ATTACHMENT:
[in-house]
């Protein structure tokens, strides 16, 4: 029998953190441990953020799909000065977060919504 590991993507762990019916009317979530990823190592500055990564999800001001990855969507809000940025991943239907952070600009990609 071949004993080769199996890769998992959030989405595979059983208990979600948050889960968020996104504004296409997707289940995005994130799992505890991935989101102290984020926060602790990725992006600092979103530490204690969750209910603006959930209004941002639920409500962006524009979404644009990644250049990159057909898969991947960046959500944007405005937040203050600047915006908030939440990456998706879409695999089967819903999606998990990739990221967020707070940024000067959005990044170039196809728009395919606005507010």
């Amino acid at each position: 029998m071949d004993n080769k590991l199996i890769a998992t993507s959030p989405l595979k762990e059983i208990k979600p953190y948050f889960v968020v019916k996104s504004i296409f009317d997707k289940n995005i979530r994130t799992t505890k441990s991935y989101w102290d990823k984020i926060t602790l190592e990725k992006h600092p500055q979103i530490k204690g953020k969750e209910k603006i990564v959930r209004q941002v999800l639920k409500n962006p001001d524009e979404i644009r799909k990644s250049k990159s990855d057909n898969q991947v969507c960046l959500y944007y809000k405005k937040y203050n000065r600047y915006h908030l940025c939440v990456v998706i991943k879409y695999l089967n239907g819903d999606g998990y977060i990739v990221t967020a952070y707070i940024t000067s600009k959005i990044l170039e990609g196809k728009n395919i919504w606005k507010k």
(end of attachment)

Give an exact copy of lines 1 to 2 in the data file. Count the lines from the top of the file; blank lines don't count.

[in-house]
């Protein structure tokens, strides 16, 4: 029998953190441990953020799909000065977060919504 590991993507762990019916009317979530990823190592500055990564999800001001990855969507809000940025991943239907952070600009990609 071949004993080769199996890769998992959030989405595979059983208990979600948050889960968020996104504004296409997707289940995005994130799992505890991935989101102290984020926060602790990725992006600092979103530490204690969750209910603006959930209004941002639920409500962006524009979404644009990644250049990159057909898969991947960046959500944007405005937040203050600047915006908030939440990456998706879409695999089967819903999606998990990739990221967020707070940024000067959005990044170039196809728009395919606005507010």